Reports that Cardinal Ivan Dias of Mumbai has diabetes, a sign of ill health. In addition, an email campaign allegedly initiated by members of his own flock in India made the rounds, including complaints of an “unapproachable, stubborn and arrogant style.”
Reports about a book in Argentina, given wide attention in the Spanish-language media, alleging that Cardinal Jorge Mario Bergoglio had been unacceptably close to the military junta in the 1970s, even that he was complicit in the persecution of two liberal Argentinian Jesuits, something his defenders stoutly denied. Another email campaign, this one claiming to originate with fellow Jesuits who knew Bergoglio back when he was the provincial of the order in Argentina, claimed “he never smiled.”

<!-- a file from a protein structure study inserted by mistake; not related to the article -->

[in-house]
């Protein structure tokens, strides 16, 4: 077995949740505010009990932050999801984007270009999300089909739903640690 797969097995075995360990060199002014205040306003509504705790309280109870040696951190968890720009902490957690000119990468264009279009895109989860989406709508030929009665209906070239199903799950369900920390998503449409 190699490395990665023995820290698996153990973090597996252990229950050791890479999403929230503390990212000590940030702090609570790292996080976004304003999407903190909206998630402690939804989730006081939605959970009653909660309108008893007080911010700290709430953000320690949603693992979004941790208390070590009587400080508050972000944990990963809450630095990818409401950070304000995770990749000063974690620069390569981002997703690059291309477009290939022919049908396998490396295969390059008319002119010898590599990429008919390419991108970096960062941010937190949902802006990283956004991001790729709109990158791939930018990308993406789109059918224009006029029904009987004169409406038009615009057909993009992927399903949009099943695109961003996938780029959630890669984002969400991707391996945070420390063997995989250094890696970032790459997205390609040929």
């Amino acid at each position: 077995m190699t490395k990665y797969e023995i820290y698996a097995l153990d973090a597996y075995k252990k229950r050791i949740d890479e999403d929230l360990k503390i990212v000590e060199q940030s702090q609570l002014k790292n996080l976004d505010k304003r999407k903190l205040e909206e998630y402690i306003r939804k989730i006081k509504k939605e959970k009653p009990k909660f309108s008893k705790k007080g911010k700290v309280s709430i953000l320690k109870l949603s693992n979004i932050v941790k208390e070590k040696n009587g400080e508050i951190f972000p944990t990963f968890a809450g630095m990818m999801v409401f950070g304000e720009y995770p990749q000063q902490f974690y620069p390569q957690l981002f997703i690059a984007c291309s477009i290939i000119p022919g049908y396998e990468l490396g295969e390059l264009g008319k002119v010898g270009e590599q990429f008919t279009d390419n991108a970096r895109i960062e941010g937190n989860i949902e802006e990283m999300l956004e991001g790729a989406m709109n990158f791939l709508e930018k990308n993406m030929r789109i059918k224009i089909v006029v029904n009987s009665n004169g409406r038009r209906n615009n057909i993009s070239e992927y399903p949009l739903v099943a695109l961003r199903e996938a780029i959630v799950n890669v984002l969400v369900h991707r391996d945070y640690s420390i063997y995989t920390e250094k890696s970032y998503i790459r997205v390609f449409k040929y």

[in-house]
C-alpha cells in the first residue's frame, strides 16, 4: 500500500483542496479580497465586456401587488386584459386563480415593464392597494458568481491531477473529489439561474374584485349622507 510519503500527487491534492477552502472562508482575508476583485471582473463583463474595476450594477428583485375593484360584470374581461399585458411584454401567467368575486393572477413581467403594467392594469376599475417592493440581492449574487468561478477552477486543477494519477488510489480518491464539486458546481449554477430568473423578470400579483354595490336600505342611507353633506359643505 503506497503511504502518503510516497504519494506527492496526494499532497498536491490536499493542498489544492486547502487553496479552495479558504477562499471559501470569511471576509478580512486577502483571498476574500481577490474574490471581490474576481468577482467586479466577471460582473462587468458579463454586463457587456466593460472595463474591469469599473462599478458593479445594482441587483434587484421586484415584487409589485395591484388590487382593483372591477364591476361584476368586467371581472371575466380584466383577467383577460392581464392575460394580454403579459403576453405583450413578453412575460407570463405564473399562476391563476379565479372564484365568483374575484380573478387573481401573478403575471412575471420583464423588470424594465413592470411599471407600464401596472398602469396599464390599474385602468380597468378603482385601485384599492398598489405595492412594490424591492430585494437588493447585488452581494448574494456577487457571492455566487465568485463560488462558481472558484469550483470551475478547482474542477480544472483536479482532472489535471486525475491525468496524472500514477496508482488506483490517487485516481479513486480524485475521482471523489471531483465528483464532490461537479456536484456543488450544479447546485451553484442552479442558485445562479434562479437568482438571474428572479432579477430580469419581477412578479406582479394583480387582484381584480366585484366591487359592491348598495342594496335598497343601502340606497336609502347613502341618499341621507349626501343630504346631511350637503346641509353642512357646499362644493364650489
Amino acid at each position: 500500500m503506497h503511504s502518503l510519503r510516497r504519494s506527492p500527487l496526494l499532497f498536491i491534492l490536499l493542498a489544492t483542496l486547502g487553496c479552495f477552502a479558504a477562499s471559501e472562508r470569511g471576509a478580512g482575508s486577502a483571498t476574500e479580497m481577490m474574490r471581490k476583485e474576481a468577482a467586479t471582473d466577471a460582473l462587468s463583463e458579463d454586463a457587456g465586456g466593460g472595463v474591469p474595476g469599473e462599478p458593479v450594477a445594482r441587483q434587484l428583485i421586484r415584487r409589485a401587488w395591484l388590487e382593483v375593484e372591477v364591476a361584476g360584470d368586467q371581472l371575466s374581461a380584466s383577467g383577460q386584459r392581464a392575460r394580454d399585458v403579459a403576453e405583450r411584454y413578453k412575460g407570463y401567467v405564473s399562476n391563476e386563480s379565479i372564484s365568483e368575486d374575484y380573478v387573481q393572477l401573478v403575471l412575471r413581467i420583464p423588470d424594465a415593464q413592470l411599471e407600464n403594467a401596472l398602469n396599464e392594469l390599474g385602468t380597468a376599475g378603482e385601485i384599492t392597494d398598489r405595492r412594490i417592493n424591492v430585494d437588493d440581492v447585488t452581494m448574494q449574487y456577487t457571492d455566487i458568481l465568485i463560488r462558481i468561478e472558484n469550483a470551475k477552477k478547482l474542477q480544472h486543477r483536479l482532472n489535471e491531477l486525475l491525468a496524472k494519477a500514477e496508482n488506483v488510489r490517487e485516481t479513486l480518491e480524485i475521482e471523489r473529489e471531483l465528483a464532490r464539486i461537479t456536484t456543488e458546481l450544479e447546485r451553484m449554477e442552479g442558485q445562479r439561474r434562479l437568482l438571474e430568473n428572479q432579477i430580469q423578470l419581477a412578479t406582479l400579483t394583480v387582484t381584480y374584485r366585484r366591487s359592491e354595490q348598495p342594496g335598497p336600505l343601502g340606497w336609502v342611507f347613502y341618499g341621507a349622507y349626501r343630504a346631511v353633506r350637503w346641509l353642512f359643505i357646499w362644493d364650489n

Reports surfaced alleging that both Ratzinger and Sodano, considered by some to be leading candidates, were in poor health, raising questions about their physical capacity to be pope.

No one really had the time to trace down all these rumors, and in a sense, that was the point. The hope was that the mere fact that negative things were being said would be enough to derail a particular candidacy. In that sense, a conclave is more analogous to British rather than American politics — the race lasts only a couple of weeks instead of years. In the American cycle, there’s time to sort out whether rumors about George W. Bush’s National Guard service or Barack Obama’s birth certificate are authentic or not; in the frenzy of an abbreviated papal campaign, there’s just no time to do that kind of legwork.

It should be emphasized that these smear campaigns almost always originate outside the College of Cardinals and that there is generally a very genteel, respectful tone to the discussions among the cardinals themselves.